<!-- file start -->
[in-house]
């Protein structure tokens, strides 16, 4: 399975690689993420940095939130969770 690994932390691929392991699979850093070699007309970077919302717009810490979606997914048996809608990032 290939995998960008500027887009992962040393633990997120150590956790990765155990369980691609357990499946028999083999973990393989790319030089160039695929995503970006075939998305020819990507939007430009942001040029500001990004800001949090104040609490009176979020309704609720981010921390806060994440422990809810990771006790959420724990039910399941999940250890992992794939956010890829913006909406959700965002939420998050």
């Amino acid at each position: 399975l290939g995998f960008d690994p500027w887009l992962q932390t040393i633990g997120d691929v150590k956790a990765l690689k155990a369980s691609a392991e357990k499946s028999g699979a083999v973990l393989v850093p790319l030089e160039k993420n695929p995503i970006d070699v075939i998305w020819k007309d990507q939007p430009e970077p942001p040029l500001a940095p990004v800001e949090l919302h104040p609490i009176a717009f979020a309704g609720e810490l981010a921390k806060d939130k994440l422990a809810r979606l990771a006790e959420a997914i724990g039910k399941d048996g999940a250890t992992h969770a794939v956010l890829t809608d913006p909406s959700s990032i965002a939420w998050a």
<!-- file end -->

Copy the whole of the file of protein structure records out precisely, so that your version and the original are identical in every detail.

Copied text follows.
[in-house]
């Protein structure tokens, strides 16, 4: 399975690689993420940095939130969770 690994932390691929392991699979850093070699007309970077919302717009810490979606997914048996809608990032 290939995998960008500027887009992962040393633990997120150590956790990765155990369980691609357990499946028999083999973990393989790319030089160039695929995503970006075939998305020819990507939007430009942001040029500001990004800001949090104040609490009176979020309704609720981010921390806060994440422990809810990771006790959420724990039910399941999940250890992992794939956010890829913006909406959700965002939420998050």
């Amino acid at each position: 399975l290939g995998f960008d690994p500027w887009l992962q932390t040393i633990g997120d691929v150590k956790a990765l690689k155990a369980s691609a392991e357990k499946s028999g699979a083999v973990l393989v850093p790319l030089e160039k993420n695929p995503i970006d070699v075939i998305w020819k007309d990507q939007p430009e970077p942001p040029l500001a940095p990004v800001e949090l919302h104040p609490i009176a717009f979020a309704g609720e810490l981010a921390k806060d939130k994440l422990a809810r979606l990771a006790e959420a997914i724990g039910k399941d048996g999940a250890t992992h969770a794939v956010l890829t809608d913006p909406s959700s990032i965002a939420w998050a």